Once you have identified a problem or issue to be explored, the next step in the process is to begin formulating your clinical question. To ensure that the question is both valid and falls within the scope of nursing practice, you should refer to hospital and unit resources. It's important to remember that clinical inquiry and clinical care are collaborative efforts. Therefore, consulting both unit and hospital resources is crucial to ensure the question's validity and feasibility.

Not all questions arising in clinical practice necessarily will lead to projects/initiatives, but they can still contribute to enhanced patient care and a more positive work environment.

Considering the following topics/questions as you work towards a focused question will help to determine how successful your clinical inquiry may be if it turns into a initiative/project.   These are not considered in any particular order but are things to consider as you are talking with others about your concern and ideas on how to make things better. 

Questions and Resources to Consult When Determining Feasibility/Validity 

  • Is there an evidence-based approach that has been established for addressing this problem?

There may be an existing evidence-based guideline, hospital protocol, or other guidance that supports the process or procedure being carried out.  Best to check before moving forward.


Find a Practice Guideline or Unit Protocol?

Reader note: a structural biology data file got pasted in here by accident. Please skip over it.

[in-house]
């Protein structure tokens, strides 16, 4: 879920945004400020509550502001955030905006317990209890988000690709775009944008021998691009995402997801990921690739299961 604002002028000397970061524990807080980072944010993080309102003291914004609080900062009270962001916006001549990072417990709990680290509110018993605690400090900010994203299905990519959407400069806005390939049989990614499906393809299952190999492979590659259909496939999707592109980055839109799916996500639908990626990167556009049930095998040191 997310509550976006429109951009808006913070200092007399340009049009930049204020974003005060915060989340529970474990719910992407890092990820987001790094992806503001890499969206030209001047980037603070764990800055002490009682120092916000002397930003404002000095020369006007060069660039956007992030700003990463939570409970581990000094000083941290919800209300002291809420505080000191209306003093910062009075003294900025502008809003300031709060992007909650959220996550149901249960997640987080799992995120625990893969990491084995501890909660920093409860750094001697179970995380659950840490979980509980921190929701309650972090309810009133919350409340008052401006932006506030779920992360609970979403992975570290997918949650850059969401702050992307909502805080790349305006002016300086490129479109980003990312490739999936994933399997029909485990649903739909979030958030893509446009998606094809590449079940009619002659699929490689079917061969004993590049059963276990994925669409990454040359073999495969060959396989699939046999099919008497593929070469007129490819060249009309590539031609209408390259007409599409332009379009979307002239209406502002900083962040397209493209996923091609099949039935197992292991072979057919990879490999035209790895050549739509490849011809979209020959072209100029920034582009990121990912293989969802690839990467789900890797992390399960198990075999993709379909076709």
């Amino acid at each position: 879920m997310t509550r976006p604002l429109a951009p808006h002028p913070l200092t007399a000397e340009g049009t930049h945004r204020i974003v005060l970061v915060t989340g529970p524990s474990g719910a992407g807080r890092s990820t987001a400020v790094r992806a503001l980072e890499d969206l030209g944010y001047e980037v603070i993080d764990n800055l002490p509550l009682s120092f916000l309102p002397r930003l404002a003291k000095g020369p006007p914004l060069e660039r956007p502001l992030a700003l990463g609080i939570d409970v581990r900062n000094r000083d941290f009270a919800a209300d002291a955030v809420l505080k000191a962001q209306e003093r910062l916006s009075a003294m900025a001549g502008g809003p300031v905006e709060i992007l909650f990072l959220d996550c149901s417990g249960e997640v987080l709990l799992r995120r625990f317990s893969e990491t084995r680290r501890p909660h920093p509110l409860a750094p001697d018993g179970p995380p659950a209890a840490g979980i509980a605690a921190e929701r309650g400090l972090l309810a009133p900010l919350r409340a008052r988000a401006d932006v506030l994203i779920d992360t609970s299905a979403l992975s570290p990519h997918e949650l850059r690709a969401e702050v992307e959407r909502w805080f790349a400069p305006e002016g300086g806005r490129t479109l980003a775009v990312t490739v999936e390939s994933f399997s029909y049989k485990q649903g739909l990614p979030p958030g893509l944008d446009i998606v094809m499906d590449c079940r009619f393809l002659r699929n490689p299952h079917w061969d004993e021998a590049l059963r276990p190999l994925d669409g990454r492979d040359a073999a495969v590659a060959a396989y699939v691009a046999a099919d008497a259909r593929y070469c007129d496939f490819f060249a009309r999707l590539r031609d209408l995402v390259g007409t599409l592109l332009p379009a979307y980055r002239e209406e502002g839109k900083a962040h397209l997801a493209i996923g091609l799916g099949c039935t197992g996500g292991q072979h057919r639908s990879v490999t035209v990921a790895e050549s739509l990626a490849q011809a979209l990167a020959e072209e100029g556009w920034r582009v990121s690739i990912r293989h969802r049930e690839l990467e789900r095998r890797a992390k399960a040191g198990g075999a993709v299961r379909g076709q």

Just because you have found something that provides guidance related to care, it does not mean that your work is done. It is only considered complete when you are able to answer the following questions, which demonstrate that the publication is evidence-based and current. If not, it may be appropriate to proceed at least to ensure that the stated plan of care is evidence-based and current, and that the sources supporting the guidance are documented.

Questions to Consider

  • When was it written? -  If 5 years or more it may be time to update the policy could be selected as a project. 

  • What is the supporting evidence? -  If there are no supporting citations the policy needs to be updated.

  • Is the problem/issue/topic within the scope of nursing practice?  
    • If the answer is no, you will need to team up with those who are part of the clinical practice. If unable, it is best to find another topic to pursue if attempting to launch an EBP project/initiative. 
  • What does the Patient or Patients Family Want or Value When it Comes to Care?
    • Remember no two patients are the same and what the patient wants when it comes to care is important. 
  • Time  
    • How much time do you think is needed to explore this topic through implementation?
    • Do you and your team have the time to devote to exploring this topic and following through on implementation? •
    • Is there a hospital resource or team that you could partner with to maximize your time? 
  • Resources
    • Does the organization have the tests, equipment, and other resources needed to implement this intervention? 
  • Cost / Return on Investment (ROI)
    • What do you expect the costs of the practice change to be, and what are the potential cost savings for the organization? 
  • Data Collection & Protection of Patient Health Information  
    • What data will need to be collected to measure the effect of the intervention?  
    • Who in the organization may need to assist in obtaining this data?  
    • Are steps being taken to protect patient health information? 
  • Team Identified  
    • Have you assembled a group of individuals to support your initiative/project?
    • Does this group include representatives from multiple disciplines if your topic has interdisciplinary implications? 
    • Make sure to confirm that those identified are willing to contribute.        



OHSU Clinical Inquiry Council. (2015). Oregon health & science university - evidence-based practice toolkit for nursing. Retrieved from